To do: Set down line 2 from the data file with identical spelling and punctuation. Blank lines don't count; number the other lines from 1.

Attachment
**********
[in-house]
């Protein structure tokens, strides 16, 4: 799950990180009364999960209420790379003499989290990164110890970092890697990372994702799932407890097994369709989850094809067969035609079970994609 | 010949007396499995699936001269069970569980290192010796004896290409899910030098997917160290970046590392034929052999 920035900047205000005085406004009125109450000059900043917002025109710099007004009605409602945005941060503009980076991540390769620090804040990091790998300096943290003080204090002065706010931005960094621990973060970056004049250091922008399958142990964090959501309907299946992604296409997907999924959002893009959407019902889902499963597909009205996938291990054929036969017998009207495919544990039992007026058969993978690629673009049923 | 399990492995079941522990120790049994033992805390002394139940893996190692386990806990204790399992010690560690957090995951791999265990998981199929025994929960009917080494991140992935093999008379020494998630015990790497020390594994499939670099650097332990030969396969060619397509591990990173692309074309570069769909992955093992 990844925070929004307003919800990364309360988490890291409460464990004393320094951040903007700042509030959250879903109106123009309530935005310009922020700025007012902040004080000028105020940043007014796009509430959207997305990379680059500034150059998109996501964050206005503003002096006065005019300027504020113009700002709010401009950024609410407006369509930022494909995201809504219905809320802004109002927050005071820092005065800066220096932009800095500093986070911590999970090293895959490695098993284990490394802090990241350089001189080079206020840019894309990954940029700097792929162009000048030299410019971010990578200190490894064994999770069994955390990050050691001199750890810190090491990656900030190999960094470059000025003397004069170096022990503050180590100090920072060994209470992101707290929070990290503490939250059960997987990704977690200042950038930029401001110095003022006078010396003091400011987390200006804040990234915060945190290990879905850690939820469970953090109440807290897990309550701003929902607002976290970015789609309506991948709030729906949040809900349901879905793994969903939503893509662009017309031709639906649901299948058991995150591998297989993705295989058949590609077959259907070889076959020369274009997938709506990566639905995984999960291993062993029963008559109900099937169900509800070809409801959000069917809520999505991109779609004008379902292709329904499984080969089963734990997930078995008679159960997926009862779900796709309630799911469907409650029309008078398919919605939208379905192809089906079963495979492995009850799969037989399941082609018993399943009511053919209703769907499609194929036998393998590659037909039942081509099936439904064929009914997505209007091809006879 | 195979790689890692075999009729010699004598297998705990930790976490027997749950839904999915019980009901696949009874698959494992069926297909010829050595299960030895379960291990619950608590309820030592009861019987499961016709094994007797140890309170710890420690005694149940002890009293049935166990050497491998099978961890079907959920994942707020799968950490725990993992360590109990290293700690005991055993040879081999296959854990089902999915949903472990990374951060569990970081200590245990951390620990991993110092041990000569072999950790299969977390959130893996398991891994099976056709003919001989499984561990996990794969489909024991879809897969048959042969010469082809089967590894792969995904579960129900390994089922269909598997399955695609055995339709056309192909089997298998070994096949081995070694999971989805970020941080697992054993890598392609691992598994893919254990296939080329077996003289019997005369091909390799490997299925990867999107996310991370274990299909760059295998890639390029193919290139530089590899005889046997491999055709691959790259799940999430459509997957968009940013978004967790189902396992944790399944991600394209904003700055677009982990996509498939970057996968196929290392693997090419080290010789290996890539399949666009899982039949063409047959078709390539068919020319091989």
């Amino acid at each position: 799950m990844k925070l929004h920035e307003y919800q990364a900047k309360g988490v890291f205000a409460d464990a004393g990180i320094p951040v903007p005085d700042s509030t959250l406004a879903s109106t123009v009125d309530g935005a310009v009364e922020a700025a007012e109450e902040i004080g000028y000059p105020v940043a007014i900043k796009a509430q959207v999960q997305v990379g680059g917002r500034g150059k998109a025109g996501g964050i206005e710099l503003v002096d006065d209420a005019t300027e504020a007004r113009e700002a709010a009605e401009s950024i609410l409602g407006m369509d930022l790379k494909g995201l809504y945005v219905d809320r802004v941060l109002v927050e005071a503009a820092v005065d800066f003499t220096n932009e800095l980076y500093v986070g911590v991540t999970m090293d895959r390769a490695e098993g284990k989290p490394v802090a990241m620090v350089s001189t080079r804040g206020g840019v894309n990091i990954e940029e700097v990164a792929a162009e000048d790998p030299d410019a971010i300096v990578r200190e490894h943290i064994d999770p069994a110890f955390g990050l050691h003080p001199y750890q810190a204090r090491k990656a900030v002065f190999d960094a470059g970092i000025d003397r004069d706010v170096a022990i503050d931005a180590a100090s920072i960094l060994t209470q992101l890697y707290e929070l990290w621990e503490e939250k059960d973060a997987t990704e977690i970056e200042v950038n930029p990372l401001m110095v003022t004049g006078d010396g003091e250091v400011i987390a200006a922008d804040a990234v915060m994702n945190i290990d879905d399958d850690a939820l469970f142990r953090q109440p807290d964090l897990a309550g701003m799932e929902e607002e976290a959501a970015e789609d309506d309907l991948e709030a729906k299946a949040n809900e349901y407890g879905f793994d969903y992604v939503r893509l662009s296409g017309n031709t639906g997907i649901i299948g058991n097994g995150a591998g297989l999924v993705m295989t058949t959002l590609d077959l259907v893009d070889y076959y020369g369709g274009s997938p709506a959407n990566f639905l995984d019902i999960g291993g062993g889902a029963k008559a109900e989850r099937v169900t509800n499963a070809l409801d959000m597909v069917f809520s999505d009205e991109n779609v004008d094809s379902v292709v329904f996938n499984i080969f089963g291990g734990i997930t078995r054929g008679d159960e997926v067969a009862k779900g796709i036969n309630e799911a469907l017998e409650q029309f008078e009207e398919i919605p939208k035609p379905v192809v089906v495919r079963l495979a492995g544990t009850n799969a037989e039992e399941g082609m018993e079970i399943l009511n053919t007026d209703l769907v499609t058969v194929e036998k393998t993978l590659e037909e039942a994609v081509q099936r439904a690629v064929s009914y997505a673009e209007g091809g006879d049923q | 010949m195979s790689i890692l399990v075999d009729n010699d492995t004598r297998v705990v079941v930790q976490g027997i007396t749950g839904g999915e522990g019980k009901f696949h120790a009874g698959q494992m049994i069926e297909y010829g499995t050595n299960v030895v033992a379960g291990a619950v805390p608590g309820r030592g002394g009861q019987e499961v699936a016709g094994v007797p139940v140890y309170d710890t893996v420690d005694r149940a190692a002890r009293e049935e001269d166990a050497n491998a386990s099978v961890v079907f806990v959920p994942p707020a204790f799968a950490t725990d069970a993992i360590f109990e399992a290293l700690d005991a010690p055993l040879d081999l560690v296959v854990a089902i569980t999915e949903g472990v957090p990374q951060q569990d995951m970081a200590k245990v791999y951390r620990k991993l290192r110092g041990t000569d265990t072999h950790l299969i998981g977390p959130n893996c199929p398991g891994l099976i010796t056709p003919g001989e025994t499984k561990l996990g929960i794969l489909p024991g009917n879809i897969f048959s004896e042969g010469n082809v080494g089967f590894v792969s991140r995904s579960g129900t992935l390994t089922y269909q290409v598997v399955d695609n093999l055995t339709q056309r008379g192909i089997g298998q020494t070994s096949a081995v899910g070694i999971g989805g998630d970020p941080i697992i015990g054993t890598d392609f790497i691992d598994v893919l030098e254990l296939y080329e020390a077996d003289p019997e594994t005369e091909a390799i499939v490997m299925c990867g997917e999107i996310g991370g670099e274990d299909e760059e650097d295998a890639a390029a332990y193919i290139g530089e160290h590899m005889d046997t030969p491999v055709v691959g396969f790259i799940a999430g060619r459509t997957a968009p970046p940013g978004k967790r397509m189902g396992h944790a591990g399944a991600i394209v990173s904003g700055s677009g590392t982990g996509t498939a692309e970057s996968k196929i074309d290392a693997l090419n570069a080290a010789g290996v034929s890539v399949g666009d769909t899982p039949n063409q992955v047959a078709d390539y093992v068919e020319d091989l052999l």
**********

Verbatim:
């Protein structure tokens, strides 16, 4: 799950990180009364999960209420790379003499989290990164110890970092890697990372994702799932407890097994369709989850094809067969035609079970994609 | 010949007396499995699936001269069970569980290192010796004896290409899910030098997917160290970046590392034929052999 920035900047205000005085406004009125109450000059900043917002025109710099007004009605409602945005941060503009980076991540390769620090804040990091790998300096943290003080204090002065706010931005960094621990973060970056004049250091922008399958142990964090959501309907299946992604296409997907999924959002893009959407019902889902499963597909009205996938291990054929036969017998009207495919544990039992007026058969993978690629673009049923 | 399990492995079941522990120790049994033992805390002394139940893996190692386990806990204790399992010690560690957090995951791999265990998981199929025994929960009917080494991140992935093999008379020494998630015990790497020390594994499939670099650097332990030969396969060619397509591990990173692309074309570069769909992955093992 990844925070929004307003919800990364309360988490890291409460464990004393320094951040903007700042509030959250879903109106123009309530935005310009922020700025007012902040004080000028105020940043007014796009509430959207997305990379680059500034150059998109996501964050206005503003002096006065005019300027504020113009700002709010401009950024609410407006369509930022494909995201809504219905809320802004109002927050005071820092005065800066220096932009800095500093986070911590999970090293895959490695098993284990490394802090990241350089001189080079206020840019894309990954940029700097792929162009000048030299410019971010990578200190490894064994999770069994955390990050050691001199750890810190090491990656900030190999960094470059000025003397004069170096022990503050180590100090920072060994209470992101707290929070990290503490939250059960997987990704977690200042950038930029401001110095003022006078010396003091400011987390200006804040990234915060945190290990879905850690939820469970953090109440807290897990309550701003929902607002976290970015789609309506991948709030729906949040809900349901879905793994969903939503893509662009017309031709639906649901299948058991995150591998297989993705295989058949590609077959259907070889076959020369274009997938709506990566639905995984999960291993062993029963008559109900099937169900509800070809409801959000069917809520999505991109779609004008379902292709329904499984080969089963734990997930078995008679159960997926009862779900796709309630799911469907409650029309008078398919919605939208379905192809089906079963495979492995009850799969037989399941082609018993399943009511053919209703769907499609194929036998393998590659037909039942081509099936439904064929009914997505209007091809006879 | 195979790689890692075999009729010699004598297998705990930790976490027997749950839904999915019980009901696949009874698959494992069926297909010829050595299960030895379960291990619950608590309820030592009861019987499961016709094994007797140890309170710890420690005694149940002890009293049935166990050497491998099978961890079907959920994942707020799968950490725990993992360590109990290293700690005991055993040879081999296959854990089902999915949903472990990374951060569990970081200590245990951390620990991993110092041990000569072999950790299969977390959130893996398991891994099976056709003919001989499984561990996990794969489909024991879809897969048959042969010469082809089967590894792969995904579960129900390994089922269909598997399955695609055995339709056309192909089997298998070994096949081995070694999971989805970020941080697992054993890598392609691992598994893919254990296939080329077996003289019997005369091909390799490997299925990867999107996310991370274990299909760059295998890639390029193919290139530089590899005889046997491999055709691959790259799940999430459509997957968009940013978004967790189902396992944790399944991600394209904003700055677009982990996509498939970057996968196929290392693997090419080290010789290996890539399949666009899982039949063409047959078709390539068919020319091989």